Crawling from their fetid nest in darkest Swansea, outlying the blighted Monmouthshire landscape claimed by Machen and Howard as home to races of degenerate inhuman reptilian throwbacks and the awful ‘little people’ of legend, Ghast have finally braved the burning sunlight to deliver a second hateful sermon against all of those who walk upright above ground, rather than slither on their pale, bloated bellies through unlighted tunnels of vast, loathsome antiquity, and a righteous, venomous sermon it is at that.
Coming but six years after May The Curse Bind, their diseased first extended outpouring of worm-ridden bile onto the face of this clean earth, Dread Doom Ruinleads us further down the serpentine path to the utter destruction of humanity and the triumph of the unclean with six new dread anthems of debasement and depravity, delivered in as icy-cold and hostile a manner as these beasts of the field can muster.
Hate Stoneopens with a brittle frost-bitten guitar peal ripped right from the dead-eyed coal-blackened book of such fellow travellers as Thorns, Darkthrone and Ved Buens Ende, wrought from the aether by guitar-goblin Arrrrrrrach, whose raw, throaty orc-bellow soon splits the air as the subsonic, measured heft of bassist Myrggh and drummer Kz joins the fray, adding a spreading hellish warmth below the creeping fingers of ice. Here, Ghast take the fusion of black and doom metal forged so well by the late, lamented Unearthly Trance and UT mainman Ryan Lipynsky’s more overtly BM project The Howling Wind and craft their own primitivist spin on it.
The Howling Wind also spring to mind during the earlier and latter parts of Festival Of Serpents, the trancelike black metal that bookends the track, driven by Kz‘s pounding pulse where the rest is dominated by the doomier aspects of the band’s sound and Arrrrrrrach‘s frosty skronk – aspects that very much take the fore in the lumbering Demons That Fled The Ferocity Of Mentoo.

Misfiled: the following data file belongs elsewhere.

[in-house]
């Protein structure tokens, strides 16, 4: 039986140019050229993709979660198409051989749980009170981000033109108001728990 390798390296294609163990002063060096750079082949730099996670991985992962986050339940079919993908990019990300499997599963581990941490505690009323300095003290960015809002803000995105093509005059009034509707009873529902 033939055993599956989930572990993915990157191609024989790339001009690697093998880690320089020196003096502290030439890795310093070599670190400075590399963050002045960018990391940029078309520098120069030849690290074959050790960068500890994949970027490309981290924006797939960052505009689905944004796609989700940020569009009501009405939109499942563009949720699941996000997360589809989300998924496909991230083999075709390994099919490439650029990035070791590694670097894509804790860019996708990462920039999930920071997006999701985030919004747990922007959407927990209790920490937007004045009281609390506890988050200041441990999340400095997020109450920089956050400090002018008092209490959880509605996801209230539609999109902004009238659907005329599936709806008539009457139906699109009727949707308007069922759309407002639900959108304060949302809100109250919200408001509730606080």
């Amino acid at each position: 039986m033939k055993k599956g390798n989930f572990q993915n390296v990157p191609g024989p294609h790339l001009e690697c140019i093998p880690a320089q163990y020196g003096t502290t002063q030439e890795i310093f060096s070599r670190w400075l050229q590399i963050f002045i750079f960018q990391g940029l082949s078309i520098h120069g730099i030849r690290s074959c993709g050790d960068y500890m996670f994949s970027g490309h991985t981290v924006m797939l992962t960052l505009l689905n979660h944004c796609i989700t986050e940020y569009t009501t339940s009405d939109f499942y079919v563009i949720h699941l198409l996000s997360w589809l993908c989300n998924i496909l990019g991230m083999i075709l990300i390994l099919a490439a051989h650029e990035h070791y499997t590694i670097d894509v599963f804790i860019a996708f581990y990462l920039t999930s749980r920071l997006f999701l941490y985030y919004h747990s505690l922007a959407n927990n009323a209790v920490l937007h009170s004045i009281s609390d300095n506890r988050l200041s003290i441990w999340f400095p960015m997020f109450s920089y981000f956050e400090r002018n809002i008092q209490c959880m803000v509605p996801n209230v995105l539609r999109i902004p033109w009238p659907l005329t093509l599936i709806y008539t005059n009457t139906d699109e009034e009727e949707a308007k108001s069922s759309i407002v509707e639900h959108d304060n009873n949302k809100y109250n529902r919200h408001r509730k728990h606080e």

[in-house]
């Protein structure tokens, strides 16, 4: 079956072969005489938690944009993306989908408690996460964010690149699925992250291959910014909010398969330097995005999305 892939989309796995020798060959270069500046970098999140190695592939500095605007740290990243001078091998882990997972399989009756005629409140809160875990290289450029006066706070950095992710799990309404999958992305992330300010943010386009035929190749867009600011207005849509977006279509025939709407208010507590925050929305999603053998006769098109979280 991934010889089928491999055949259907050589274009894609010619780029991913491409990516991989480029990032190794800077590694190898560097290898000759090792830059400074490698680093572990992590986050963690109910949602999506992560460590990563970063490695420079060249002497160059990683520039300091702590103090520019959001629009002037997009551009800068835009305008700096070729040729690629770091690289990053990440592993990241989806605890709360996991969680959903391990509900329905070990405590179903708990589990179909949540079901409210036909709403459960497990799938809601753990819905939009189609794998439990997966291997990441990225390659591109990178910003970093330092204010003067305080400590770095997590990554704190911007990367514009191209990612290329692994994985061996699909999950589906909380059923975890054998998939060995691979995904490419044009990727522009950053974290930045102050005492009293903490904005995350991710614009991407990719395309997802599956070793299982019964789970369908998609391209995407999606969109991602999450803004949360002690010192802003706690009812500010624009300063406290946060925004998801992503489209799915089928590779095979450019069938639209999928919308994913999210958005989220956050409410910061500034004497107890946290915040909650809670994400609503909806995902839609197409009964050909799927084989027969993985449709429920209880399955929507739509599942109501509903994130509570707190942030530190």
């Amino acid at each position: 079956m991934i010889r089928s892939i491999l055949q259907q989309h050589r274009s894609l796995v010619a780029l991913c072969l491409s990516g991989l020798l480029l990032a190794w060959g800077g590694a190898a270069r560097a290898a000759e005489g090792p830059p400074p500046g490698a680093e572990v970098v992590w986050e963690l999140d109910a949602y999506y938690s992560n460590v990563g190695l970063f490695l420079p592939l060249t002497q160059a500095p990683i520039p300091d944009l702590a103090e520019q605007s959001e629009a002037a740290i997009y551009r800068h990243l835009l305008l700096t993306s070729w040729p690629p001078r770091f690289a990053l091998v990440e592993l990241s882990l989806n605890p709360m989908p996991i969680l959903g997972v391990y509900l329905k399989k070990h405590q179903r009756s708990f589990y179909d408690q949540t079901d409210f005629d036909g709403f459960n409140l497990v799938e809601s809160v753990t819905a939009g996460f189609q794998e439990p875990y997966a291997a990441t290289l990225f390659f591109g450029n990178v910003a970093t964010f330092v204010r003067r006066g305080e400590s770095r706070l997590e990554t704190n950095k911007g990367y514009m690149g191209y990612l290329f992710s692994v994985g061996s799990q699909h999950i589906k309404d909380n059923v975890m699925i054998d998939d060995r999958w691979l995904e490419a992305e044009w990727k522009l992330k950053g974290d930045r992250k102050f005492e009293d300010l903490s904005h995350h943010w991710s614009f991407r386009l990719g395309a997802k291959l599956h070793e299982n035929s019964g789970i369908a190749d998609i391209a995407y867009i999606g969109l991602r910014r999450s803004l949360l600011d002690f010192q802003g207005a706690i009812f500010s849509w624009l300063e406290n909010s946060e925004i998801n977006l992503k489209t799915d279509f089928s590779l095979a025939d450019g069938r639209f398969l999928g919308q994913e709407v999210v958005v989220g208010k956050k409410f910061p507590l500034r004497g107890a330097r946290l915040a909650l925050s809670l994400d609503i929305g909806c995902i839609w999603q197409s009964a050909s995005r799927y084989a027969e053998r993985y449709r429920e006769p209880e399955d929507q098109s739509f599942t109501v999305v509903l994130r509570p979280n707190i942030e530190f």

Where another band employing the rolling pulsing drums and throbbing bass could easily lapse into tedium through overuse, Ghast leaven the blackened rhythm with exactly the right amount of glowering, smouldering doom and borderline avant guitar scree to keep things very much on the right side of entrancing. May The Curse Bind was excellent, but the years between that first foray and this latest one have clearly served to sharpen and hone their sense of dynamics and interplay, creating, in Dread Doom Ruina masterclass in exactly how to get the balance right between the cold hostility of black metal and the lurching dread of doom without sounding like an attempt to bolt aspects of one onto the other, Frankenstein-fashion – a pluperfect synthesis.
Dread Doom Ruinstands as a triumph of the old ways over the new, planting a smouldering hoof firmly within the camps of both black metal and doom metal to the detriment of neither. These barbarians are not just at the gate, they’ve burned through it and are rampaging into the very heart of the fortress to lay icy siege to all that you hold dear.
Scribed by: Paul Robertson